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Bush, Gore Square Off In Second Round Of Presidential Debates

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WINSTON-SALEM — It was billed as a kinder, gentler debate. George W. Bush and Al Gore packed away the podiums and sat down to talk about issues in Winston-Salem. Much like the debate in Boston, the gloves never really came off, and the issues got a full airing.

Students watched history happen onWake Forest University'scampus Wednesday evening as many camped out on the quad to watch the second round of debates between Bush and Gore.

"I'm really excited about it. I think that it's definitely a once-in-a-lifetime opportunity," says WFU student Millie Kerr.

Many students wanted the candidates to speak directly to them.

"I really would like to hear them talk some about women's issues. I'm not a feminist, per se, but that is probably going to be the deciding factor for me," says WFU student Katie Collins. "I'm not crazy about either of the candidates so really that is what is going to help me make my decision."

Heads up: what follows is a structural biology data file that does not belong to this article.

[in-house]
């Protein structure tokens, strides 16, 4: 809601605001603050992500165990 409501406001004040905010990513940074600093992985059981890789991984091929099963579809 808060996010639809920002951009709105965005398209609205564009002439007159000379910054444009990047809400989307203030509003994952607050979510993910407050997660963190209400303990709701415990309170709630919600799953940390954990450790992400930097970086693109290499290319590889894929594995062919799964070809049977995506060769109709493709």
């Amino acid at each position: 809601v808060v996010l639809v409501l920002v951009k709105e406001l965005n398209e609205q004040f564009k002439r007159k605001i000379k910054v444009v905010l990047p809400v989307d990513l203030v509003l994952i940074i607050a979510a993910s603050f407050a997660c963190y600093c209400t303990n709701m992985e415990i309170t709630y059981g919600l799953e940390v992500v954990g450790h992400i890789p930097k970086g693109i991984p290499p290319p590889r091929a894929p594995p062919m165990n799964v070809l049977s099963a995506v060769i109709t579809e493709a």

In Raleigh, WRAL invited six voters -- a mix of Republicans, Democrats and Independents -- to watch the debate. One voter, Lori Christian, says she was disappointed because she believed that she never heard a straight answer from Bush during the debate.

"I thought politicians can throw out numbers and can be very confusing to the public, but I believe that George W. Bush did not give an answer to the question, 'why is your state ranked 49th out of 50 in health care for both children and women?'" she says. "I found it very disappointing that he did not answer the question."

Another voter, Don Carrington, said he had a different read on hearing the exact same words.

"I think Gore just used the statistic, and it is pretty hard to pin it down in a debate situation like that," he says. "There are a lot of ways to look at it. You can't take one area or ranking and just pounding somebody with it. It's much more complexing."

Police in riot gear were on alert Wednesday evening outside of the debate at Wait Hall to watch over supporters of Green Party candidate Ralph Nader, who were protesting at the debate.

The final presidential debate will be held Tuesday, October 17 at Washington University in St. Louis, Missouri.


Greg Clark, Photographer
Kamal Wallace, Web Editor

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